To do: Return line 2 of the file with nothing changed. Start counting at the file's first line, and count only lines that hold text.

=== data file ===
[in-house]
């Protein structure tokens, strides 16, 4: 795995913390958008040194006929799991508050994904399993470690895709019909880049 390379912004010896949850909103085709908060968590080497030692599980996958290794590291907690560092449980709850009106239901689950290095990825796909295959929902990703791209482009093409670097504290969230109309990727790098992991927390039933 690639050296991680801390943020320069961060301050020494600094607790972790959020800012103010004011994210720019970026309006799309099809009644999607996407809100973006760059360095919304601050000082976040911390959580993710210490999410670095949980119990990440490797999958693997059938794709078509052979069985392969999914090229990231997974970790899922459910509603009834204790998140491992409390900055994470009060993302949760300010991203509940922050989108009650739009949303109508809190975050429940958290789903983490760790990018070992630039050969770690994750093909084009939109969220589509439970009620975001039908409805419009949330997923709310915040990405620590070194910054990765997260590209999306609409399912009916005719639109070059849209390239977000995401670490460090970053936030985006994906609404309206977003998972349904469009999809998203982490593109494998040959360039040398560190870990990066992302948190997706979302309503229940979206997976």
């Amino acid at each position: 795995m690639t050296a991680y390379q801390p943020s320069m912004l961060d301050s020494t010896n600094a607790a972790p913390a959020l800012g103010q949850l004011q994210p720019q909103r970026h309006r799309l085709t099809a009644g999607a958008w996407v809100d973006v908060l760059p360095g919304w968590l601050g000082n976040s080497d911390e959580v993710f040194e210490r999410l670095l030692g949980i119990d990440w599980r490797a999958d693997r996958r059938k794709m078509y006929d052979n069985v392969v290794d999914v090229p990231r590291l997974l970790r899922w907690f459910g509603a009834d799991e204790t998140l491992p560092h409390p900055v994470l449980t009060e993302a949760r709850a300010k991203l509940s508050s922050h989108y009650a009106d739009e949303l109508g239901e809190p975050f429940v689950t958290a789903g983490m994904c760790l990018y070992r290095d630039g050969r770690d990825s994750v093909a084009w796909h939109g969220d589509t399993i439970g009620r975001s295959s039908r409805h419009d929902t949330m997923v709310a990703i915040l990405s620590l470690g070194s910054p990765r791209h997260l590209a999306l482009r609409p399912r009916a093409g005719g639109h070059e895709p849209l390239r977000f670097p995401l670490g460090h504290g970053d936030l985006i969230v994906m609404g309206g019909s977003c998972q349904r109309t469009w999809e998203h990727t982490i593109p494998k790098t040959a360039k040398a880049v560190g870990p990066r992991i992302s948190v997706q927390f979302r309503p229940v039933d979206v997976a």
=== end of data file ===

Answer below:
């Protein structure tokens, strides 16, 4: 795995913390958008040194006929799991508050994904399993470690895709019909880049 390379912004010896949850909103085709908060968590080497030692599980996958290794590291907690560092449980709850009106239901689950290095990825796909295959929902990703791209482009093409670097504290969230109309990727790098992991927390039933 690639050296991680801390943020320069961060301050020494600094607790972790959020800012103010004011994210720019970026309006799309099809009644999607996407809100973006760059360095919304601050000082976040911390959580993710210490999410670095949980119990990440490797999958693997059938794709078509052979069985392969999914090229990231997974970790899922459910509603009834204790998140491992409390900055994470009060993302949760300010991203509940922050989108009650739009949303109508809190975050429940958290789903983490760790990018070992630039050969770690994750093909084009939109969220589509439970009620975001039908409805419009949330997923709310915040990405620590070194910054990765997260590209999306609409399912009916005719639109070059849209390239977000995401670490460090970053936030985006994906609404309206977003998972349904469009999809998203982490593109494998040959360039040398560190870990990066992302948190997706979302309503229940979206997976």